The Obama administration is expected to propose new rules Friday that would slash the amount of sulfur in gasoline, one of the most significant steps the administration can take this term toward cutting air pollution, said people with knowledge of the announcement.
The new rules would bring the rest of the country's sulfur standards in line with California's gasoline program.
The oil industry and members of Congress from oil states have criticized the standards as onerous with few health benefits in return. Environmentalists have countered that the rules would improve public health considerably.
The proposed rules would place a cap of 10 parts sulfur per million parts, compared with a cap of 30 now. Once final, the rules would go into effect in 2017.
Reducing sulfur in gasoline helps vehicles' catalytic converters work more efficiently, which means they remove more of the nitrogen, volatile organic compounds and carbon monoxide that exacerbate respiratory ailments. The auto industry and many states back the new rules.
"Using lower-sulfur gasoline in cars currently on the road will reduce as much pollution as taking 33 million cars off the road," said Paul G. Billings, senior vice president of the American Lung Association. "This pollution triggers asthma attacks, worsens lung and heart health and can even lead to early death."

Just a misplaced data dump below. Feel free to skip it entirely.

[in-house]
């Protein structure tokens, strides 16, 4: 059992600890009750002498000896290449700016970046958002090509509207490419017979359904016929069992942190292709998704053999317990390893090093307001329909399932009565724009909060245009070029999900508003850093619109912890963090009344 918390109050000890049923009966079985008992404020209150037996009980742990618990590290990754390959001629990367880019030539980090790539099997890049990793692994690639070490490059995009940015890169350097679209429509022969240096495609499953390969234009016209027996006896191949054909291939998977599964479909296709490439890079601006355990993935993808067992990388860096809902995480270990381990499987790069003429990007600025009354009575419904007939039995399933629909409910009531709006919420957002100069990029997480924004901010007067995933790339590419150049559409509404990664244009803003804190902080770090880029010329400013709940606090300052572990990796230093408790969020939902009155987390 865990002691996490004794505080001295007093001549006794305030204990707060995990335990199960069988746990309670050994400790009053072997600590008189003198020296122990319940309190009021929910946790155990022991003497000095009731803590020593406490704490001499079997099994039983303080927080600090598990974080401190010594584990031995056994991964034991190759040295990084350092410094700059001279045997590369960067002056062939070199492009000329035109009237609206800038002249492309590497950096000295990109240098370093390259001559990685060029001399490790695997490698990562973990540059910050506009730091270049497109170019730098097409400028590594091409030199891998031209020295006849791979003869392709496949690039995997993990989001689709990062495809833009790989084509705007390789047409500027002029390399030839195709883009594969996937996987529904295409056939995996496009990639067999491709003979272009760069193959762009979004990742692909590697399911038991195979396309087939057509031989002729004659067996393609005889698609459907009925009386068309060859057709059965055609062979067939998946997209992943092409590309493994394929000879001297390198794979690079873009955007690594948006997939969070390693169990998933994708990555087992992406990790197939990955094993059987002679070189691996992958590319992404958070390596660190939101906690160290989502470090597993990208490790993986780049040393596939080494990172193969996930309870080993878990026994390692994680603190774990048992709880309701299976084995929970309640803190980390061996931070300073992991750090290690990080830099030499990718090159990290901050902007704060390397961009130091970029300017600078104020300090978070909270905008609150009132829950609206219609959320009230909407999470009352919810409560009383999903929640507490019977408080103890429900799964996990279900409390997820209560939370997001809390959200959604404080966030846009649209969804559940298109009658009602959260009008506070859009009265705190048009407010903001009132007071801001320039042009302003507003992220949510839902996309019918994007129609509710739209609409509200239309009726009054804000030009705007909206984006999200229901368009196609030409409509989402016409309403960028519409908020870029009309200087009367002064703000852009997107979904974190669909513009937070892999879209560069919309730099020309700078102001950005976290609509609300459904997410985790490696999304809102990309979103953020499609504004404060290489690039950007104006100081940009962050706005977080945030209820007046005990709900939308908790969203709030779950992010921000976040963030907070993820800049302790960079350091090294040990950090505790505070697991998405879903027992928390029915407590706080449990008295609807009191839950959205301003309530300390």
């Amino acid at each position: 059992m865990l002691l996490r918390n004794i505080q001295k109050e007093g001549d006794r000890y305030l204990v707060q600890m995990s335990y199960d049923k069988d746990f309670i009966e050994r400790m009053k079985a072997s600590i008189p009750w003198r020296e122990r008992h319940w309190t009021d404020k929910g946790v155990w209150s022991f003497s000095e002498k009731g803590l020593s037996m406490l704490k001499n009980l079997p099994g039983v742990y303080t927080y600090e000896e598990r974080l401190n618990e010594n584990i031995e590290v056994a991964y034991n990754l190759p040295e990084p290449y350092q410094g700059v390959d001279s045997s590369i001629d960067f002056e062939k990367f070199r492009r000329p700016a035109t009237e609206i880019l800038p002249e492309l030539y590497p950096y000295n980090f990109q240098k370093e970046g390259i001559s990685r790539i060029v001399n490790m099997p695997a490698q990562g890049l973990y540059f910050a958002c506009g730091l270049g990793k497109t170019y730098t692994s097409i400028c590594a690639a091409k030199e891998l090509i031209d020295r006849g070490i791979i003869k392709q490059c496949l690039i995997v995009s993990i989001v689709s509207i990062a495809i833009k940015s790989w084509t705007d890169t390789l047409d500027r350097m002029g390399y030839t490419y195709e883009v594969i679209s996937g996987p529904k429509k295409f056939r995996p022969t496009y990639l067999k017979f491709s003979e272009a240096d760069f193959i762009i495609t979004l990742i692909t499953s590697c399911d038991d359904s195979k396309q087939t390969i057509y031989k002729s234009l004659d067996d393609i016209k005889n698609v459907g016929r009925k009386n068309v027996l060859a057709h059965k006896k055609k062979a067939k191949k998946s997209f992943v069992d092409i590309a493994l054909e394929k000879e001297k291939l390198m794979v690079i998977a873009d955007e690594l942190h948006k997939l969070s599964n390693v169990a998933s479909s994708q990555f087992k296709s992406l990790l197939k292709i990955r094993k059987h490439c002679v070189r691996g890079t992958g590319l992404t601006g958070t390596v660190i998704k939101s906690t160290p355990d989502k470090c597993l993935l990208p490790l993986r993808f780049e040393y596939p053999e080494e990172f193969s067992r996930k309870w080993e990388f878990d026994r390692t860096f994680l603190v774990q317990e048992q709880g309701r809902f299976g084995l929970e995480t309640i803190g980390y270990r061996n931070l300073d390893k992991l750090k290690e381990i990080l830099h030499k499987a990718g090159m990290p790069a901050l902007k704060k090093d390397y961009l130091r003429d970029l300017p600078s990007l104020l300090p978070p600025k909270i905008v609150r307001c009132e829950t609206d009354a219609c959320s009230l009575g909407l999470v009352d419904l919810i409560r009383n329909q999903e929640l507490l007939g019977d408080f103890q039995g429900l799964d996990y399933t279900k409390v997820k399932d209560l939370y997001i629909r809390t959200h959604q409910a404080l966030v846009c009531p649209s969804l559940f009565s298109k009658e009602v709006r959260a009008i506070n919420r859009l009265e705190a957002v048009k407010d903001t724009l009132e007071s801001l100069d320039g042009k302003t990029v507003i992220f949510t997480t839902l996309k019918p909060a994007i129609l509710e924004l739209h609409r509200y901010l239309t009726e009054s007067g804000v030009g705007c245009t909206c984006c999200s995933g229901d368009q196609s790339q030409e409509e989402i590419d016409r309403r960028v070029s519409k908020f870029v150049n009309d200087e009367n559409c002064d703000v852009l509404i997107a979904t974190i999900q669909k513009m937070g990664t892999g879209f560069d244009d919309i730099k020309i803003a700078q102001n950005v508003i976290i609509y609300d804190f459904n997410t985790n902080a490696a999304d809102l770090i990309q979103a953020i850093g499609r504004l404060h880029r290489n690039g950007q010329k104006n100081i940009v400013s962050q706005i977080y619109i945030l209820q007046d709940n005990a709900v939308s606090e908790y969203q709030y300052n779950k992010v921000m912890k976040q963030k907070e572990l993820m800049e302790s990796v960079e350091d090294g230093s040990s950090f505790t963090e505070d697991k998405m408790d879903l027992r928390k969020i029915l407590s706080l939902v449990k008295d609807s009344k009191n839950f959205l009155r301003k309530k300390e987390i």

The oil industry argues that the proposed standards would make refineries use more energy, driving greenhouse gas emissions higher. It contends that outfitting refiners to comply with the new rules could push up the price of gasoline by as much as 9 cents a gallon.
"There is a tsunami of federal regulations coming out of the EPA that could put upward pressure on gasoline prices," said Bob Greco of the American Petroleum Institute.
"Consumers care about the price of fuel, and our government should not be adding unnecessary regulations that raise manufacturing costs, especially when there are no proven environmental benefits."
California has had a cap of 20 parts sulfur per million since 2011, but refineries routinely deliver fuel at 8 or 9 parts per million, said Stanley Young, spokesman for the state's Air Resources Board.
The lower sulfur concentrations have led to "substantial reductions in air pollution" and added 3 to 5 cents to the cost of a gallon of gasoline, Young said.
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